Fianna Fáil leader Micheál Martin has called for key speaking rights for smaller parties to be cut, despite the move being central to Dáil reforms sought by his party after the general election.
Mr Martin outlined the request in a letter to the Oireachtas sub-committee on Dáil reform this week, saying the current situation is unfair on parties which have more TDs elected.
In the aftermath of the February general election, Fine Gael and Fianna Fáil agreed to implement a series of Dáil reforms in order to address long-term issues in how parliament works.
The moves — which included more family-friendly hours, Friday sittings, and greater speaking rights — were seen as central to necessary improvements in parliament.
However, in a letter to the sub-committee on Dáil reform on Tuesday, seen by the Irish Examiner, Mr Martin said while the developments should be welcomed there are difficulties with how the new speaking time arrangements are affecting larger parties such as his own.
“I do not think it is fair that when the Dáil is doing statements that I, as leader of the main opposition party, get the same time allotted as Sinn Féin, Labour, Social Democrats, Green Party, AAA-PBP, as well as other groupings.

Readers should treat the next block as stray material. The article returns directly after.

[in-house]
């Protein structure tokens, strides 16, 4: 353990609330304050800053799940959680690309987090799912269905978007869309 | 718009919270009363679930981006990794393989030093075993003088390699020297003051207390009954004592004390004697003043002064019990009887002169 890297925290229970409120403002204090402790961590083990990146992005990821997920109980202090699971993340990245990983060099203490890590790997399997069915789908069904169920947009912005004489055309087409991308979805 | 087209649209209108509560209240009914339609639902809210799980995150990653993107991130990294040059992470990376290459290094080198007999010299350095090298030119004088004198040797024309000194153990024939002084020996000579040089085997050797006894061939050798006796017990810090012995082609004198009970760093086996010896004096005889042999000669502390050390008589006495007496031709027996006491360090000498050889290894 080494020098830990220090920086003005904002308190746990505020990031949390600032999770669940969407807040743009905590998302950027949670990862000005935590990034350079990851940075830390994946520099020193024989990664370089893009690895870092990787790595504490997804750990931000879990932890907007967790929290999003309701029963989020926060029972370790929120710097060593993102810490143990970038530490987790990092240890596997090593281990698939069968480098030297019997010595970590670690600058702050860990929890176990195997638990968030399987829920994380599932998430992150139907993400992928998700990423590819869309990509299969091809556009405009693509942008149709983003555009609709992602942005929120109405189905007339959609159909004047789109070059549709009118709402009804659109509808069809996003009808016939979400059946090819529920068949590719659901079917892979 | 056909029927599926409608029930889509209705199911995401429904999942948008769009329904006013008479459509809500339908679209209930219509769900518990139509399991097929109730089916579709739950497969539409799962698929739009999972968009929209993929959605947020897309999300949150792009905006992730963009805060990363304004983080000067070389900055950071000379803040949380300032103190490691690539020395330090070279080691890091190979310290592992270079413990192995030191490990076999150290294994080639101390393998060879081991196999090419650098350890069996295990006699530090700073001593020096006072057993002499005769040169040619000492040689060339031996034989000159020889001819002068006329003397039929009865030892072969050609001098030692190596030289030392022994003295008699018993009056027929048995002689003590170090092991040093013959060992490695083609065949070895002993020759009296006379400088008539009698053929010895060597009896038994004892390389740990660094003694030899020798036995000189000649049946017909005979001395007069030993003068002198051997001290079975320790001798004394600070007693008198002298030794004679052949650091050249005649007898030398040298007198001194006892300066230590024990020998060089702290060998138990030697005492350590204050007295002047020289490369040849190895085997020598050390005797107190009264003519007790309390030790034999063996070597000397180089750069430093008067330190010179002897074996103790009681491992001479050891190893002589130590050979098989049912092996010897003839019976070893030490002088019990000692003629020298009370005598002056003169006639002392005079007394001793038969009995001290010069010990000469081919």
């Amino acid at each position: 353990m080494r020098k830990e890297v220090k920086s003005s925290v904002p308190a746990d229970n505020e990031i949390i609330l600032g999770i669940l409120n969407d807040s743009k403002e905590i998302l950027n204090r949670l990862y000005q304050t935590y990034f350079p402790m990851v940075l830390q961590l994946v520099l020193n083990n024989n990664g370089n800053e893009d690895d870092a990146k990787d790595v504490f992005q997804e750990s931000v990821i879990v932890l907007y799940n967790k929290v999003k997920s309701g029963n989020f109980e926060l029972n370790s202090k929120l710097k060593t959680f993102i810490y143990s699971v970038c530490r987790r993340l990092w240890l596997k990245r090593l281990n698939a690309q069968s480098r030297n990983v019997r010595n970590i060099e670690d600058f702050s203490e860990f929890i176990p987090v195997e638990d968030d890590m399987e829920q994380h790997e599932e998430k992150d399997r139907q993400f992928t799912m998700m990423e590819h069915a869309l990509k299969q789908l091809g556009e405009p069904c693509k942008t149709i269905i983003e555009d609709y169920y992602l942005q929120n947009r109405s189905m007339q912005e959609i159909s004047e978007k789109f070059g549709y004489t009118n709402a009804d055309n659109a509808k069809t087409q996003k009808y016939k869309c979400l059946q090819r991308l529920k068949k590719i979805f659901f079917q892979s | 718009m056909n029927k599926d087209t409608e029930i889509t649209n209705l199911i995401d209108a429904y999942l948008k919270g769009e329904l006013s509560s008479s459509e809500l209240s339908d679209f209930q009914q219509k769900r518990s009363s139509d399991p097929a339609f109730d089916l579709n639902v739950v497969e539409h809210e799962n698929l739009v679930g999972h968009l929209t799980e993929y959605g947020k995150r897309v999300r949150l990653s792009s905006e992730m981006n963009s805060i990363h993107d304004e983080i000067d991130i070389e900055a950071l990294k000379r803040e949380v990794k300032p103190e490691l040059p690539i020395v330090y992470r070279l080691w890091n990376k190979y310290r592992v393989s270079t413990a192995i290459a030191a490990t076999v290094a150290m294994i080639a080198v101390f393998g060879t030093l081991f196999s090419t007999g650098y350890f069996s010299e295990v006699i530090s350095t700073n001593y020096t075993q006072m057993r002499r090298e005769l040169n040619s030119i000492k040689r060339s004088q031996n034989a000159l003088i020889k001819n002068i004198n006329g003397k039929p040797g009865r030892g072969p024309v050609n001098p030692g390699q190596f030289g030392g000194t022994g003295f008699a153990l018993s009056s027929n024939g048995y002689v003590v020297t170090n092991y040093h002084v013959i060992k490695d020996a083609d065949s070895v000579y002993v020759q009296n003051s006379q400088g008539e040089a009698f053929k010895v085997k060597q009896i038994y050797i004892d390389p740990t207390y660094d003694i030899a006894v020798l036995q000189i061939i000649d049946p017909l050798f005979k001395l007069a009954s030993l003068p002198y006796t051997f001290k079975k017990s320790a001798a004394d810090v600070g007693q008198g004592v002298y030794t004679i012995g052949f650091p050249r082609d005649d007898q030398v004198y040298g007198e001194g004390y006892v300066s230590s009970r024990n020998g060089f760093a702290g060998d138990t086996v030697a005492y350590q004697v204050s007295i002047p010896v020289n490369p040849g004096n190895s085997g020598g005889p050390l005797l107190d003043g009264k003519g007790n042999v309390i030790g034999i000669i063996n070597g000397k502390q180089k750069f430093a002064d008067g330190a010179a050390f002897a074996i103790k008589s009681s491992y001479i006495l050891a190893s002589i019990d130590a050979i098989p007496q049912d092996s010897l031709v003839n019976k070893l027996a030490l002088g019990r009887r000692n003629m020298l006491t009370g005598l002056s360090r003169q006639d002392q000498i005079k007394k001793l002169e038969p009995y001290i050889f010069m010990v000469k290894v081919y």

“The speaking rotation should be calculated on a pro rata basis... as in previous standing orders,” wrote Mr Martin.
He said a rule change would allow “more legislation to be debated” and help the Dáil perform more work during its day.
His request was criticised by a number of smaller opposition parties yesterday, who claimed it was a U-turn on previous reform plans and said it will unfairly limit their own speaking time.
The situation emerged as the separate Dáil business committee met yesterday to address the fallout from calamitous scenes on Tuesday when plans for parliament to take next week off were agreed in private before being voted down in public.
Under moves that nine of the 11 business committee members insisted were ratified last week, the group had planned for the Dáil to break for mid-term next week on the proviso it would sit for longer in December.
This was designed to make Dáil hours more family friendly. However, while nine of the committee members insisted Fianna Fáil did not object, Mr Martin led a revolt on the schedule during a Dáil debate on Tuesday, saying it would send out “the wrong message”.
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